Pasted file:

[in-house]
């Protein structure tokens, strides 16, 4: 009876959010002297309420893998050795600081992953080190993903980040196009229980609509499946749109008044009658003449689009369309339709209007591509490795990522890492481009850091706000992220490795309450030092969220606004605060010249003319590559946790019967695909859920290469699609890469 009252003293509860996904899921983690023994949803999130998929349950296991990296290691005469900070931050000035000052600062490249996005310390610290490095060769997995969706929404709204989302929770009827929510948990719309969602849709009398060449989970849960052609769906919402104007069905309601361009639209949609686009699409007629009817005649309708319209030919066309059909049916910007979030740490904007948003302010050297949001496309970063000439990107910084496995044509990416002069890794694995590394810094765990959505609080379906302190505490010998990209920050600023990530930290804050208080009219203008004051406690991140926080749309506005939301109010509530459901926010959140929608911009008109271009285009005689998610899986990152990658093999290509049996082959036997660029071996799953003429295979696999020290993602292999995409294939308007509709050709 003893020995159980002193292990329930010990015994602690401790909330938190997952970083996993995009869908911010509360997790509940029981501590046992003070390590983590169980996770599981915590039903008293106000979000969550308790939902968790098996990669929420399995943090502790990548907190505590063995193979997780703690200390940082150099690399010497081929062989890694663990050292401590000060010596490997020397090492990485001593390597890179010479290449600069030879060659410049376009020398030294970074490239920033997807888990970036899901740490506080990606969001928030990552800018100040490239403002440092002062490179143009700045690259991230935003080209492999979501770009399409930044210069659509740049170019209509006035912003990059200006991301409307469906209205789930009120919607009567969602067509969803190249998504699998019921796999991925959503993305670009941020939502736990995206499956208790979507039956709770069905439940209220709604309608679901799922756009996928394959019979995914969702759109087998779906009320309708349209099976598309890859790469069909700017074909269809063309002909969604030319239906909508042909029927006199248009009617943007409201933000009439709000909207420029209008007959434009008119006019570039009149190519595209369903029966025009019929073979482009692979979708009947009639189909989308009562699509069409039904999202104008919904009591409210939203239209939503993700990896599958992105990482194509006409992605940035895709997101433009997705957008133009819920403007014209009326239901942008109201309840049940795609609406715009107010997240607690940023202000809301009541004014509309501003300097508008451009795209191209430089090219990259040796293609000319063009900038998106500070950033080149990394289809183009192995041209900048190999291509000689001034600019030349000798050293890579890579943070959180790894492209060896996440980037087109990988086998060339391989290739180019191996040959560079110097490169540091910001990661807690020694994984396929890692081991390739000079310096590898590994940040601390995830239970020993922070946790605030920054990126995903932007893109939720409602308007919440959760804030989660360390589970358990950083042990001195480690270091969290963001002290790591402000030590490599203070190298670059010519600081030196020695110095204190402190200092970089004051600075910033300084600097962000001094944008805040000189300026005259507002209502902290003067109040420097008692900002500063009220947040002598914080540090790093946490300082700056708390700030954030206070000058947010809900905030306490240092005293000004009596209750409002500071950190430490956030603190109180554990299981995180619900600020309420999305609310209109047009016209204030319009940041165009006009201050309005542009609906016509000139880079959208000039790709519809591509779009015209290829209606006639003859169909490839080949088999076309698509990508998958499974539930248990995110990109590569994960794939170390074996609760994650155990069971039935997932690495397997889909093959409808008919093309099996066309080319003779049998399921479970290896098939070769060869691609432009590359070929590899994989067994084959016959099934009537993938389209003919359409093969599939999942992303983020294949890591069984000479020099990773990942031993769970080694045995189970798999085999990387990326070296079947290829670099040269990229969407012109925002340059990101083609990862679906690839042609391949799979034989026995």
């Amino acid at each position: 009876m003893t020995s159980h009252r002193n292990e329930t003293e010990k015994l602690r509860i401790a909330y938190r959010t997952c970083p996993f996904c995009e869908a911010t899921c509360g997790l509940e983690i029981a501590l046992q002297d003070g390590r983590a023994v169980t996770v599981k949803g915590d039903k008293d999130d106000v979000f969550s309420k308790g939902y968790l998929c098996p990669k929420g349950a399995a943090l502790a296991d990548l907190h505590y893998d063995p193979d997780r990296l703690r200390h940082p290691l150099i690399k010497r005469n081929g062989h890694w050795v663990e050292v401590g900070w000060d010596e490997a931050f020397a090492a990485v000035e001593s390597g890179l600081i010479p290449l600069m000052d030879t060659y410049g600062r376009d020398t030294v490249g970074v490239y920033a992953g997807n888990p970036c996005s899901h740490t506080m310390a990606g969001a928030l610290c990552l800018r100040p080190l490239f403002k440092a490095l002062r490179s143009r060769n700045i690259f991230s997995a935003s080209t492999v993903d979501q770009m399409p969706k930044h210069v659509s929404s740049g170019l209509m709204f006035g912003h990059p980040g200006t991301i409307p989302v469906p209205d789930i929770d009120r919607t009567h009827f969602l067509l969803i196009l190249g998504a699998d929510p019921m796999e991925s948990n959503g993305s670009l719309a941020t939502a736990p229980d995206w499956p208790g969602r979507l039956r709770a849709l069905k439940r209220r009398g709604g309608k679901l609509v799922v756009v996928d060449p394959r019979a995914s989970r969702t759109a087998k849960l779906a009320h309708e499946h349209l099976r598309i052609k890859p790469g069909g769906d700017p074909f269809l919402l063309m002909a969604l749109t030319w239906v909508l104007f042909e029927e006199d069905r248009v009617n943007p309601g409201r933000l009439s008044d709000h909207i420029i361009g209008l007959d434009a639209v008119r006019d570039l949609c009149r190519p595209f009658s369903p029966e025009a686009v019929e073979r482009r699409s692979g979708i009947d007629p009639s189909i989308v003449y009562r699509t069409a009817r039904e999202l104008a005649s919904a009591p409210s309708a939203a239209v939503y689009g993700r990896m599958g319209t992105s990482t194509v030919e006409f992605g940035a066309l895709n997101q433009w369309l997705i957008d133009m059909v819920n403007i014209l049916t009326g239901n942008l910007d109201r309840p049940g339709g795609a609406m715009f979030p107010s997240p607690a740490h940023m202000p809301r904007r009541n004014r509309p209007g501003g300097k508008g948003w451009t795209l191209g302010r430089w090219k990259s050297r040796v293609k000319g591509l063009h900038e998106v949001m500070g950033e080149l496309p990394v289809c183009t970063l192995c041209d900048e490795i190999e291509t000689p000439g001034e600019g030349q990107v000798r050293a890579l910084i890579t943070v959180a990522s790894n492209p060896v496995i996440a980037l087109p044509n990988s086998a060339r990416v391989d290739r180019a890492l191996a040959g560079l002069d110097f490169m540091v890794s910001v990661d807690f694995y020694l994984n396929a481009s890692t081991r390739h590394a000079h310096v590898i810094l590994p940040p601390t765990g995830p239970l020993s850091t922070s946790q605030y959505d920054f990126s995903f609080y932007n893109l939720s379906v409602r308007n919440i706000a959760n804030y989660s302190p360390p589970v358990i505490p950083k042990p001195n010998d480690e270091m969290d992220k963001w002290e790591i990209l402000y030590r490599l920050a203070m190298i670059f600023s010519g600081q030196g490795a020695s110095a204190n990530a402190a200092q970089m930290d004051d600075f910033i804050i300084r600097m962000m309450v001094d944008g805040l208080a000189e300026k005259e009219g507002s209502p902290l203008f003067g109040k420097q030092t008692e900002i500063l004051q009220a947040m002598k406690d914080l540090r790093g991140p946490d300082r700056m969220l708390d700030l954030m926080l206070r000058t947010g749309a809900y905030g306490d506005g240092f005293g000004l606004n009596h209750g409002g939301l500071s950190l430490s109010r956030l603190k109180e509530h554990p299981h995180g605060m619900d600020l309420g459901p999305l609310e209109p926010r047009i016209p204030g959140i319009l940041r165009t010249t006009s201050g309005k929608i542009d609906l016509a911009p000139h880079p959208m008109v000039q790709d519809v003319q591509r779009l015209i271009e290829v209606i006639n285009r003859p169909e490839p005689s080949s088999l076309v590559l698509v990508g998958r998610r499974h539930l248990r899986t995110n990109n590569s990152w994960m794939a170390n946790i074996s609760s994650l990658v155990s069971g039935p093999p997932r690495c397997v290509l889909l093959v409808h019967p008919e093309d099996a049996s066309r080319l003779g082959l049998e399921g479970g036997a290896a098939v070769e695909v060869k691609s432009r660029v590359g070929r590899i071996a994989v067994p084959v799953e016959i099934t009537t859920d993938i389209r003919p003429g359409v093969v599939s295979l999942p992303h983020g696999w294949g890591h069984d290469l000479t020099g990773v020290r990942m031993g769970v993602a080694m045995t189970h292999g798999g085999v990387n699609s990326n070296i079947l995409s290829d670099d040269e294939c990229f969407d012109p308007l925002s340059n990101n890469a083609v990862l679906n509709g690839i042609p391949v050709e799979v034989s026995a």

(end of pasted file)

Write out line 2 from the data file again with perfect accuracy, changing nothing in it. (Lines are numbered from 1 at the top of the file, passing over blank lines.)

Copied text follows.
């Protein structure tokens, strides 16, 4: 009876959010002297309420893998050795600081992953080190993903980040196009229980609509499946749109008044009658003449689009369309339709209007591509490795990522890492481009850091706000992220490795309450030092969220606004605060010249003319590559946790019967695909859920290469699609890469 009252003293509860996904899921983690023994949803999130998929349950296991990296290691005469900070931050000035000052600062490249996005310390610290490095060769997995969706929404709204989302929770009827929510948990719309969602849709009398060449989970849960052609769906919402104007069905309601361009639209949609686009699409007629009817005649309708319209030919066309059909049916910007979030740490904007948003302010050297949001496309970063000439990107910084496995044509990416002069890794694995590394810094765990959505609080379906302190505490010998990209920050600023990530930290804050208080009219203008004051406690991140926080749309506005939301109010509530459901926010959140929608911009008109271009285009005689998610899986990152990658093999290509049996082959036997660029071996799953003429295979696999020290993602292999995409294939308007509709050709 003893020995159980002193292990329930010990015994602690401790909330938190997952970083996993995009869908911010509360997790509940029981501590046992003070390590983590169980996770599981915590039903008293106000979000969550308790939902968790098996990669929420399995943090502790990548907190505590063995193979997780703690200390940082150099690399010497081929062989890694663990050292401590000060010596490997020397090492990485001593390597890179010479290449600069030879060659410049376009020398030294970074490239920033997807888990970036899901740490506080990606969001928030990552800018100040490239403002440092002062490179143009700045690259991230935003080209492999979501770009399409930044210069659509740049170019209509006035912003990059200006991301409307469906209205789930009120919607009567969602067509969803190249998504699998019921796999991925959503993305670009941020939502736990995206499956208790979507039956709770069905439940209220709604309608679901799922756009996928394959019979995914969702759109087998779906009320309708349209099976598309890859790469069909700017074909269809063309002909969604030319239906909508042909029927006199248009009617943007409201933000009439709000909207420029209008007959434009008119006019570039009149190519595209369903029966025009019929073979482009692979979708009947009639189909989308009562699509069409039904999202104008919904009591409210939203239209939503993700990896599958992105990482194509006409992605940035895709997101433009997705957008133009819920403007014209009326239901942008109201309840049940795609609406715009107010997240607690940023202000809301009541004014509309501003300097508008451009795209191209430089090219990259040796293609000319063009900038998106500070950033080149990394289809183009192995041209900048190999291509000689001034600019030349000798050293890579890579943070959180790894492209060896996440980037087109990988086998060339391989290739180019191996040959560079110097490169540091910001990661807690020694994984396929890692081991390739000079310096590898590994940040601390995830239970020993922070946790605030920054990126995903932007893109939720409602308007919440959760804030989660360390589970358990950083042990001195480690270091969290963001002290790591402000030590490599203070190298670059010519600081030196020695110095204190402190200092970089004051600075910033300084600097962000001094944008805040000189300026005259507002209502902290003067109040420097008692900002500063009220947040002598914080540090790093946490300082700056708390700030954030206070000058947010809900905030306490240092005293000004009596209750409002500071950190430490956030603190109180554990299981995180619900600020309420999305609310209109047009016209204030319009940041165009006009201050309005542009609906016509000139880079959208000039790709519809591509779009015209290829209606006639003859169909490839080949088999076309698509990508998958499974539930248990995110990109590569994960794939170390074996609760994650155990069971039935997932690495397997889909093959409808008919093309099996066309080319003779049998399921479970290896098939070769060869691609432009590359070929590899994989067994084959016959099934009537993938389209003919359409093969599939999942992303983020294949890591069984000479020099990773990942031993769970080694045995189970798999085999990387990326070296079947290829670099040269990229969407012109925002340059990101083609990862679906690839042609391949799979034989026995």